Alphabet CEO, in Play store trial, acknowledges some materials not retained By Reuters

© Reuters. FILE PHOTO: Google CEO Sundar Pichai reacts during a meeting with U.S. President Joe Biden, Indian Prime Minister Narendra Modi and top officials and CEOs of U.S. and Indian companies in the East Room of the White House in Washington, United States, J

By Greg Bensinger

SAN FRANCISCO (Reuters) – In federal court on Tuesday, Alphabet CEO Sundar Pichai acknowledged that he sometimes marked documents as “privileged” and that he never turned off a setting that caused internal chats to be automatically deleted after one day.

Pichai was in court in San Francisco defending Alphabet’s Google against a lawsuit filed by Epic Games that alleges its app store policies constitute an illegal monopoly and tricked consumers into paying artificially high prices.

Lawyers for Epic Games, creator of the wildly popular game “Fortnite,” appeared to be trying to establish that Pichai and Google were hiding sensitive communications that could then be used against them in a potential lawsuit.

Jurors were shown an internal Google document reminding employees that “anything you write may be subject to legal review,” as well as one of Pichai’s chat logs in which he requested that the history is disabled, which means that messages would be deleted.

“I supported all of the recommendations of our legal and compliance team,” Pichai said during about an hour of testimony led by Epic’s lawyer. He largely stuck to one-word answers, but was occasionally chastised by Epic Games’ lawyer for straying beyond simple answers.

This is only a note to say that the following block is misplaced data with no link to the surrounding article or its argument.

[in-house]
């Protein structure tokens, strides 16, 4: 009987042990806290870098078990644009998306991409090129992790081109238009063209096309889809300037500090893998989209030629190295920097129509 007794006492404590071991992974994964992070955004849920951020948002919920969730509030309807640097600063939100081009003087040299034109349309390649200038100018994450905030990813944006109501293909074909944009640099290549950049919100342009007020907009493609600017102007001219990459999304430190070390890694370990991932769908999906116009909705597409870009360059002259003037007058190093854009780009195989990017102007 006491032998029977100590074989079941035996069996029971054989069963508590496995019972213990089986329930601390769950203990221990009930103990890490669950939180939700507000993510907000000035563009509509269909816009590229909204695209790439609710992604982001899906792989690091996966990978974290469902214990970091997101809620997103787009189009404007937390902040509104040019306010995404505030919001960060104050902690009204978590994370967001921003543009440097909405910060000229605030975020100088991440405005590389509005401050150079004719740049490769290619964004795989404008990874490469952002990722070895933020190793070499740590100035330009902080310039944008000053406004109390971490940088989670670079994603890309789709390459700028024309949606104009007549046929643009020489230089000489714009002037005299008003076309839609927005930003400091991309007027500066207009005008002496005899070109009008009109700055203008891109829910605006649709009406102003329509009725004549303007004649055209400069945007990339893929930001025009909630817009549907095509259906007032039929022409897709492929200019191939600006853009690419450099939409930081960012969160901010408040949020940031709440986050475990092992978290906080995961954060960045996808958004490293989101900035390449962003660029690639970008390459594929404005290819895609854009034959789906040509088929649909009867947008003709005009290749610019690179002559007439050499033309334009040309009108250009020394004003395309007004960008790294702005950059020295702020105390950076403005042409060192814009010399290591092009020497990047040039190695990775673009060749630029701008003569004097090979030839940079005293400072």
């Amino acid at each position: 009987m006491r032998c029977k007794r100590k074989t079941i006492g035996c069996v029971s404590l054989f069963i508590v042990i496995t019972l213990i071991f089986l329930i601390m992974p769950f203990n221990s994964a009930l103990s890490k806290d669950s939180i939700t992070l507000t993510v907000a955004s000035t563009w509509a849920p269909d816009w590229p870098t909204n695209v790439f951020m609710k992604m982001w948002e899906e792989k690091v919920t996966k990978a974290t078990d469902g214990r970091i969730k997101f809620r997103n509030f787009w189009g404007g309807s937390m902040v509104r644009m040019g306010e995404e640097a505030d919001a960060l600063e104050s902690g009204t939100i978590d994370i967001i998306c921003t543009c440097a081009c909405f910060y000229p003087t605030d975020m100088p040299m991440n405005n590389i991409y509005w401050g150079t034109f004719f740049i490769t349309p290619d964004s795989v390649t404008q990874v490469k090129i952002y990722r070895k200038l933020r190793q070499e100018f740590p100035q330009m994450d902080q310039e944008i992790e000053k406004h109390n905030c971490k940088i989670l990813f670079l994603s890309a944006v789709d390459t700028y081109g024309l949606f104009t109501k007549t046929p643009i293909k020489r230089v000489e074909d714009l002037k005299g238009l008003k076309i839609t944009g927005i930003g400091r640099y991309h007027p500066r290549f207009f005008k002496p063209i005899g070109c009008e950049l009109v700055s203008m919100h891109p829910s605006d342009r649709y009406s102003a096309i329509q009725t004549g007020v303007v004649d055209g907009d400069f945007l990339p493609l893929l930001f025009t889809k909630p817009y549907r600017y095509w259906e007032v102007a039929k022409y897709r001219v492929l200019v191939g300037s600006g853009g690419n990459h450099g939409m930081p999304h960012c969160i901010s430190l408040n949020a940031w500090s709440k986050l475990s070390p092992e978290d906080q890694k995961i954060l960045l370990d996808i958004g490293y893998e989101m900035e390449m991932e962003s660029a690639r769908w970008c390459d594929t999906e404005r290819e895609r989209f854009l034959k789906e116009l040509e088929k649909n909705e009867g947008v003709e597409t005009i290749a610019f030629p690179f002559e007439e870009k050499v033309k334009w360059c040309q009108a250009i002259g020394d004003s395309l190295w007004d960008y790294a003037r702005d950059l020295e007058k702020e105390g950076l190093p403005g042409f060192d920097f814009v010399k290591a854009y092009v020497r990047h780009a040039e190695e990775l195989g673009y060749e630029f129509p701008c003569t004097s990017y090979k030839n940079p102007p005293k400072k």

Pichai, questioned by a Google lawyer, denied ever trying to hide a document from a trial. He said he used the term “privileged” on documents to indicate “confidential” which was not necessarily subject to attorney-client privilege.

Epic Games alleged in its lawsuit that the App Store’s policies amounted to an illegal monopoly and caused consumers to pay artificially high prices. The company wants to make it easier for Google Play users to access additional third-party app stores and payment processors for in-app purchases.

Google said changing its systems would make its Android-based app store less secure and hurt its ability to compete with Apple. Epic’s similar lawsuit against Apple resulted in a ruling largely favorable to Apple – both companies appealed to the US Supreme Court.

Epic filed a lawsuit against Google in 2020 after “Fortnite” was removed from the App Store after the Cary, North Carolina, company allowed customers to pay for it directly, bypassing Google’s payment systems. which allow it to take a percentage of each transaction.

If jurors choose Epic, it could radically change the App Store business, in which Google and Apple have exclusive control over the apps available to consumers and take a roughly 30% share of in-app purchases and downloads paying.

Google has settled claims over its app store with dating app maker Match Group (NASDAQ:) as well as with US consumers and US states. Google is also facing an antitrust lawsuit over US government allegations of its search dominance and is expected to have to defend itself. on trial next year over its digital advertising policies.

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